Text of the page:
Women had very little rights in the marriage and failure to uphold their responsibilities were grounds for divorce. If the wife was not able to bear children or left home to engage in business, her husband could divorce her and did not have to return the dowry.

      In the case of divorce, if the man divorced the wife for no good reason, the wife could get the dowry back with just cause. Consequently, if the husband died the wife inherited his lands and would decide which son would receive the inheritance.

      Sexual Relations Under the Law Code of Hammurabi

      Husbands were permitted to partake in sexual relations outside of marriage, but not wives. A wife that committed adultery, with her lover, was thrown into the river. If one party was pardoned, the other half had to be as well. Incestuous relations between a daughter and her father would result in banishment. Incest between a mother and her son resulted in both being burned.

      Similar to many ancient societies, the father ruled the family and his wife with strict authority. No offense was off limits or unpunishable, as the father would embrace the “eye for an eye” aspect of the fundamental system of the Hammurabi Law Code.

      Source: Lauren Axelrod at
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      25.   Three Days More

      Suiwo, the disciple of Hakuin, was a good teacher. During one summer seclusion period, a pupil came to him from a southern island of Japan.

      Suiwo gave him the problem: "Hear the sound of one hand."

      The pupil remained three years but could not pass this test. One night he came in tears to Suiwo.

      "I must return south in shame and embarrassment," he said, "for I cannot solve my problem."

      "Wait one week more and meditate constantly," advised Suiwo. Still no enlightenment came to the pupil. "Try for another week," said Suiwo. The pupil obeyed, but in vain.

      "Still another week." Yet this was of no avail. In despair the student begged to be released, but Suiwo requested another meditation of five days. They were without result.

      Then he said: "Meditate for three days longer, then if you fail to attain enlightenment, you had better kill yourself."

      On the second day the pupil was enlightened.

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      Visitors are always welcome here, for each visitor is a gracious gift from god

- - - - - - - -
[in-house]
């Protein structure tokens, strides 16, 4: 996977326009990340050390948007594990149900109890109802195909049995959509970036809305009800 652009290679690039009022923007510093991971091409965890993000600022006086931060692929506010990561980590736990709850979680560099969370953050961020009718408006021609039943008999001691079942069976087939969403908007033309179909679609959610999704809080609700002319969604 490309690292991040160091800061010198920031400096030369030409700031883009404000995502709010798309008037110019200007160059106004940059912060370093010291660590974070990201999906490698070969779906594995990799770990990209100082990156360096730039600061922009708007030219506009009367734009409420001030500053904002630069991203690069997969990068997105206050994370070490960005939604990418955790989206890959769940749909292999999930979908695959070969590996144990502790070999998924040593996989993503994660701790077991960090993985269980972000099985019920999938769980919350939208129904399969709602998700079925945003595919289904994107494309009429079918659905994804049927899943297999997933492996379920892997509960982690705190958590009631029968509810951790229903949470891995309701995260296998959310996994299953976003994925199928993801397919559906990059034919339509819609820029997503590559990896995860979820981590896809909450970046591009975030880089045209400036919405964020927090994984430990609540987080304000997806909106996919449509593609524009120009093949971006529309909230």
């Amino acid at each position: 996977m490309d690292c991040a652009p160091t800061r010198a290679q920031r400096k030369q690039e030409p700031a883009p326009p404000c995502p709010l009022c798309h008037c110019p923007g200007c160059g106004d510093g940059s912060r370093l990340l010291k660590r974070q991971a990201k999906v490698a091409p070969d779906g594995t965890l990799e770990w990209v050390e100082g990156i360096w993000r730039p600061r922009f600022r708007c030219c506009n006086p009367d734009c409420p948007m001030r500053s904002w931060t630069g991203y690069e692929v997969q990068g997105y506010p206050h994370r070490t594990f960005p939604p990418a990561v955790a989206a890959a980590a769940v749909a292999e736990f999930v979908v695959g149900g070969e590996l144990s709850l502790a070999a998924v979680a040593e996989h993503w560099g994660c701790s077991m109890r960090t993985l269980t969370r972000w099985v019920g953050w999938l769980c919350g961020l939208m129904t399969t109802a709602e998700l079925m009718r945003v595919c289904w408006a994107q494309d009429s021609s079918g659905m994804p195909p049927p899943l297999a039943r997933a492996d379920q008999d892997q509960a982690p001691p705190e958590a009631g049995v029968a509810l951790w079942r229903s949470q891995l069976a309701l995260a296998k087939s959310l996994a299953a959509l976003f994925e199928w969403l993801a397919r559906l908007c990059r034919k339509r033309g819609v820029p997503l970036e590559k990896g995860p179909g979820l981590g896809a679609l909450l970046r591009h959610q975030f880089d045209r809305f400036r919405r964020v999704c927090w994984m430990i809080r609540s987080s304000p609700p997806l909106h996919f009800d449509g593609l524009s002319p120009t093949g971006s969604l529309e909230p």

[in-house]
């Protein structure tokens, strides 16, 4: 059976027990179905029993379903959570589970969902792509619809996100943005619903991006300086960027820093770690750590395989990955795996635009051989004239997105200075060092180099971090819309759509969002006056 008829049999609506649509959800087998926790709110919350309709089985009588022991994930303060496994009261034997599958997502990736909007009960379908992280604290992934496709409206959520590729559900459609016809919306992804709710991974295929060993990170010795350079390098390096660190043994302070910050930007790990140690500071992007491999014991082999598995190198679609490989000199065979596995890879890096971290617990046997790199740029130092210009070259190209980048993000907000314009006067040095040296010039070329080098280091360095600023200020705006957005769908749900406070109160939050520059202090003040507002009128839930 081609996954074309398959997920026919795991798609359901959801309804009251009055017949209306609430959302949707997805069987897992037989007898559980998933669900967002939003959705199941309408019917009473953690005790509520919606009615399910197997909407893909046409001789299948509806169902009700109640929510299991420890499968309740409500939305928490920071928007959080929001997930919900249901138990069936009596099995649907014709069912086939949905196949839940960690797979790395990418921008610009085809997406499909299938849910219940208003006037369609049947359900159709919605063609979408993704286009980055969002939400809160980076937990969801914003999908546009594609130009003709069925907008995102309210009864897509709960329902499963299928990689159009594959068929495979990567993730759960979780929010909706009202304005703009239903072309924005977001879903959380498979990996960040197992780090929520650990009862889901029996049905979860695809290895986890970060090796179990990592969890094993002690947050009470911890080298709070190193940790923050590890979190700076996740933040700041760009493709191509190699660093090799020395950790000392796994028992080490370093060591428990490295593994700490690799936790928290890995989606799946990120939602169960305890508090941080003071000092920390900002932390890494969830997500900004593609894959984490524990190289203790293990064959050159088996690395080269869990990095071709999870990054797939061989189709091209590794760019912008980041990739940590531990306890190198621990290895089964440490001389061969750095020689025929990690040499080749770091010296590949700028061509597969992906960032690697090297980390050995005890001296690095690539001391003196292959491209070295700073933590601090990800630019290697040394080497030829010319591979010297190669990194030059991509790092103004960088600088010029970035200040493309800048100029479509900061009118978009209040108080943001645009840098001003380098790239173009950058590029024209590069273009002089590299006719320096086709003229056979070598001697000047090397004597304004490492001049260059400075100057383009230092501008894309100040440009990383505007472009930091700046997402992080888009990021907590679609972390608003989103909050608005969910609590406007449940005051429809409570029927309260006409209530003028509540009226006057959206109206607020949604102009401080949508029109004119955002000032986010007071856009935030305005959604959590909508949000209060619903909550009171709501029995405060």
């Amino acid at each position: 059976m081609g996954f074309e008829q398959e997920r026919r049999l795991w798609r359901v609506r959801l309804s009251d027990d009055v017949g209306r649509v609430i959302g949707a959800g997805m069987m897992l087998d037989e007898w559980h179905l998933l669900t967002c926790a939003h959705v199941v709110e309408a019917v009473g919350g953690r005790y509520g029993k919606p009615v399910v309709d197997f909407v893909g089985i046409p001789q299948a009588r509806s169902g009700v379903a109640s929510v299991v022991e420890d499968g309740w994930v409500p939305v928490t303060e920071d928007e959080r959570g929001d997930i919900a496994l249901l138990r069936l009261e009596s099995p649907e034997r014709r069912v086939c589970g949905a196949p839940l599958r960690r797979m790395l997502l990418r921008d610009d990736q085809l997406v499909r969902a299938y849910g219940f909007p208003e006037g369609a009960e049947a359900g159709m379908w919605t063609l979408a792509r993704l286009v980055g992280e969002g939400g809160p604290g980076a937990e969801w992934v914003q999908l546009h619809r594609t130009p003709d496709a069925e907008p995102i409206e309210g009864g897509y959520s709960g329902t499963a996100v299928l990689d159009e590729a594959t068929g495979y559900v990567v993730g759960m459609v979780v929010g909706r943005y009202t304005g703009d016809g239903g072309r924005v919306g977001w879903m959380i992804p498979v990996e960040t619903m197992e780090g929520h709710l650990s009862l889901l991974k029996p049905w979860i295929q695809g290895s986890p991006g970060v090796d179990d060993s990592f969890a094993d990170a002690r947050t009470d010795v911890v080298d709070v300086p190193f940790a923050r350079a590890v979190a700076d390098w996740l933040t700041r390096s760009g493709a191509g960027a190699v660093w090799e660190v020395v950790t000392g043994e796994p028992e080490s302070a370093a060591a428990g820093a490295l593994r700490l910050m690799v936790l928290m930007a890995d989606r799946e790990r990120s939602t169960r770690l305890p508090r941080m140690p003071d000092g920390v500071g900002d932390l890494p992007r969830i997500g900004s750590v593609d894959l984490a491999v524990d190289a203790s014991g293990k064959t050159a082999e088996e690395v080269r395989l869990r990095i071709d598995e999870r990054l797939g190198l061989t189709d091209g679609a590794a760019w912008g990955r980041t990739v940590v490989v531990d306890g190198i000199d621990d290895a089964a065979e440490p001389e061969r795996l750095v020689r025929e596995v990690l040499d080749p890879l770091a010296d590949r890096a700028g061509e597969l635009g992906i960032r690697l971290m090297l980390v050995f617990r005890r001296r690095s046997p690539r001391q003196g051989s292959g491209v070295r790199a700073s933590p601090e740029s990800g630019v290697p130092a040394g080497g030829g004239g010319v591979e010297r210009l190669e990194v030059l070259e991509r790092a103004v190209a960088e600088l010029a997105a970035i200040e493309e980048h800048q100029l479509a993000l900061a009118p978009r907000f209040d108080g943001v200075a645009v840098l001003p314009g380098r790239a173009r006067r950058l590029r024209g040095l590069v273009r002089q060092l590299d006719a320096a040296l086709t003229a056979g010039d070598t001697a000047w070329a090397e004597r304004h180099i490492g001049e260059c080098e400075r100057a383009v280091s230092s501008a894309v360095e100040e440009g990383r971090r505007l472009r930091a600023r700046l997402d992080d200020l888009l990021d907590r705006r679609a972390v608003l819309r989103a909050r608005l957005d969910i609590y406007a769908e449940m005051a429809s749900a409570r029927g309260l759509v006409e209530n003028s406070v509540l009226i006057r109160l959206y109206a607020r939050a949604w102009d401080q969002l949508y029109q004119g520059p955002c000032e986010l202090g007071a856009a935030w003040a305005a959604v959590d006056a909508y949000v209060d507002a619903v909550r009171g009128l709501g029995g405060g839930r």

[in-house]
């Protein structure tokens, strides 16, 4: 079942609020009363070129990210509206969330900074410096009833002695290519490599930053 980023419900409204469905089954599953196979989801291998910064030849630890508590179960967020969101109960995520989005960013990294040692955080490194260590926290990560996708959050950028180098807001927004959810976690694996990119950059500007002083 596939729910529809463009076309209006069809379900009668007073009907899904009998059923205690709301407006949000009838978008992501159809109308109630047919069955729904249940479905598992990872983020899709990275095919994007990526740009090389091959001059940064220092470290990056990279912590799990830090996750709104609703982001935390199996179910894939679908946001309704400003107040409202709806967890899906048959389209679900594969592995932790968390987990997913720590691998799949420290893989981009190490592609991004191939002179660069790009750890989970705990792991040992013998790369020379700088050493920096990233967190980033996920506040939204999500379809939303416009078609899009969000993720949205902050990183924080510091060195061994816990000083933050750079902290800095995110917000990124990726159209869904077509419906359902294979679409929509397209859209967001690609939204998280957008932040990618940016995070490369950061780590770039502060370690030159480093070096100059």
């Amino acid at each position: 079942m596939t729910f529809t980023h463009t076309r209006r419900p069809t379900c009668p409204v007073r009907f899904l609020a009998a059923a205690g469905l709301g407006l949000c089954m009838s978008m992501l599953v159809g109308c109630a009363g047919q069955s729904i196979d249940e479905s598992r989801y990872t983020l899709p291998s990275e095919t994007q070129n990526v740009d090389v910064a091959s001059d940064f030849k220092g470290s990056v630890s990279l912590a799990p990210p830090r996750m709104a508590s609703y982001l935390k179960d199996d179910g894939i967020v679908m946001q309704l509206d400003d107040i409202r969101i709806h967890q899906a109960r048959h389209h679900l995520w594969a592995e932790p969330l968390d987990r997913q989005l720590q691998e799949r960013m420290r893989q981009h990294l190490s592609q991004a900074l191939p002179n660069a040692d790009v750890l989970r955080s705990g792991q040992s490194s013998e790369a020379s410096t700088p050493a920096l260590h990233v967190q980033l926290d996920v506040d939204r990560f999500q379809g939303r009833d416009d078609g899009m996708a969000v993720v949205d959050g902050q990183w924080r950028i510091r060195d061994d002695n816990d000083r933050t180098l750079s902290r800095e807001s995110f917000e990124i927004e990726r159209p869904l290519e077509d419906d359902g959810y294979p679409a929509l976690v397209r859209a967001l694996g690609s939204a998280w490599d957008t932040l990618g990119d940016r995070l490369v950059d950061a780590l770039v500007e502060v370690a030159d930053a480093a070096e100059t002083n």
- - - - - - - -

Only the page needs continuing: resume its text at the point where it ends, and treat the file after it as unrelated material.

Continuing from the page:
~ Turkish Proverb ~

      The Middle Awash area of Ethiopia is the most persistently occupied place on Earth. Members of our lineage have lived, died, and been buried there for almost six million years. Now their bones are eroding out of the ground. Step by step they record how a primitive, small-brained primate evolved to conquer a planet. Where better to learn how we became human?

      In the Afar desert of Ethiopia, there are a lot of ways to die. There is disease, of course. One can also perish from wild animal attack, snakebite, falling off a cliff, or in a shoot-out between one of the Afar clans and the Issa people across the Awash River to the east.

      But life is fragile all over Africa. What is special here is the occasional durability of the deceased’s remains. The Afar Basin sits smack atop a widening rip in the Earth’s crust. Over time, volcanoes, earthquakes, and the slow accumulation of sediments have conspired to bury bones and then, much later, disgorge them to the surface as fossils. The process is ongoing. In August 2008 a young boy was taken by a crocodile in Yardi Lake, in an area of the Afar known as the Middle Awash.

      Three months later, Tim White, a paleoanthropologist at the University of California, Berkeley, stood at the lakeshore near where the child had died. Blanketed by lake sediments, he said, the boy’s bones had a decent chance of becoming fossils someday too. “People have been dying out here for millions of years,” said White. “Occasionally we get lucky and find what’s left .”